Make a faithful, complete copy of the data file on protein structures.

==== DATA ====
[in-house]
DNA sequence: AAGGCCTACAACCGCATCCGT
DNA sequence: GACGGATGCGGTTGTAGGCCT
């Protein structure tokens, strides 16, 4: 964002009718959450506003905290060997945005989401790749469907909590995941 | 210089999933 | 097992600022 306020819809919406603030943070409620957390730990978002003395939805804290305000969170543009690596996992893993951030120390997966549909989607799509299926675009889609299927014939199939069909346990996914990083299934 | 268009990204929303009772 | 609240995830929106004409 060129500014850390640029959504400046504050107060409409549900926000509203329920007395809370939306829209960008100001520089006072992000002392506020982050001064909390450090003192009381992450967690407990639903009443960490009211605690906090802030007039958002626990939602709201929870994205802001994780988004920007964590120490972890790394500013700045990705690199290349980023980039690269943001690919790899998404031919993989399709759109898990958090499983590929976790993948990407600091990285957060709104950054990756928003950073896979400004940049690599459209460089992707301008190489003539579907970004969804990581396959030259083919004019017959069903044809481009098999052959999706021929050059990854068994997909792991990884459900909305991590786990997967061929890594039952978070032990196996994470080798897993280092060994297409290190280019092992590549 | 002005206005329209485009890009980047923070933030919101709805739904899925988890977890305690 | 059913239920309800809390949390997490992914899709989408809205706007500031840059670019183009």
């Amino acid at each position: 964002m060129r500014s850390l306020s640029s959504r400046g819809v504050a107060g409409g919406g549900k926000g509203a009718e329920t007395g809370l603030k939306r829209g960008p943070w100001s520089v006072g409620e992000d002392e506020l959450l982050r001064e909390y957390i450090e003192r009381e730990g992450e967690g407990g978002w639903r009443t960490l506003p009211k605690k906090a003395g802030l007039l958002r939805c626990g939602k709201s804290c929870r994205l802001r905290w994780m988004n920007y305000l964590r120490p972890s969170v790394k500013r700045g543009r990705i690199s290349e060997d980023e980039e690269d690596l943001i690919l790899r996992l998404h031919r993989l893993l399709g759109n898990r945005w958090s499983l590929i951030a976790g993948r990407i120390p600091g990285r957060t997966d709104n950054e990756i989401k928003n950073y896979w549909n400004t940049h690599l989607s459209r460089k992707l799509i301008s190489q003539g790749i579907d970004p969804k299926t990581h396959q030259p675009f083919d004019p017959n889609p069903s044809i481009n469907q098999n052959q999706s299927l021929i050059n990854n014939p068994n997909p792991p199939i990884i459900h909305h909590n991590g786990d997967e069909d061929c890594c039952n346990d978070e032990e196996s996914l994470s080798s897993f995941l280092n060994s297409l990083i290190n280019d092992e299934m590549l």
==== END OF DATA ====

[in-house]
DNA sequence: AAGGCCTACAACCGCATCCGT
DNA sequence: GACGGATGCGGTTGTAGGCCT
């Protein structure tokens, strides 16, 4: 964002009718959450506003905290060997945005989401790749469907909590995941 | 210089999933 | 097992600022 306020819809919406603030943070409620957390730990978002003395939805804290305000969170543009690596996992893993951030120390997966549909989607799509299926675009889609299927014939199939069909346990996914990083299934 | 268009990204929303009772 | 609240995830929106004409 060129500014850390640029959504400046504050107060409409549900926000509203329920007395809370939306829209960008100001520089006072992000002392506020982050001064909390450090003192009381992450967690407990639903009443960490009211605690906090802030007039958002626990939602709201929870994205802001994780988004920007964590120490972890790394500013700045990705690199290349980023980039690269943001690919790899998404031919993989399709759109898990958090499983590929976790993948990407600091990285957060709104950054990756928003950073896979400004940049690599459209460089992707301008190489003539579907970004969804990581396959030259083919004019017959069903044809481009098999052959999706021929050059990854068994997909792991990884459900909305991590786990997967061929890594039952978070032990196996994470080798897993280092060994297409290190280019092992590549 | 002005206005329209485009890009980047923070933030919101709805739904899925988890977890305690 | 059913239920309800809390949390997490992914899709989408809205706007500031840059670019183009």
């Amino acid at each position: 964002m060129r500014s850390l306020s640029s959504r400046g819809v504050a107060g409409g919406g549900k926000g509203a009718e329920t007395g809370l603030k939306r829209g960008p943070w100001s520089v006072g409620e992000d002392e506020l959450l982050r001064e909390y957390i450090e003192r009381e730990g992450e967690g407990g978002w639903r009443t960490l506003p009211k605690k906090a003395g802030l007039l958002r939805c626990g939602k709201s804290c929870r994205l802001r905290w994780m988004n920007y305000l964590r120490p972890s969170v790394k500013r700045g543009r990705i690199s290349e060997d980023e980039e690269d690596l943001i690919l790899r996992l998404h031919r993989l893993l399709g759109n898990r945005w958090s499983l590929i951030a976790g993948r990407i120390p600091g990285r957060t997966d709104n950054e990756i989401k928003n950073y896979w549909n400004t940049h690599l989607s459209r460089k992707l799509i301008s190489q003539g790749i579907d970004p969804k299926t990581h396959q030259p675009f083919d004019p017959n889609p069903s044809i481009n469907q098999n052959q999706s299927l021929i050059n990854n014939p068994n997909p792991p199939i990884i459900h909305h909590n991590g786990d997967e069909d061929c890594c039952n346990d978070e032990e196996s996914l994470s080798s897993f995941l280092n060994s297409l990083i290190n280019d092992e299934m590549l």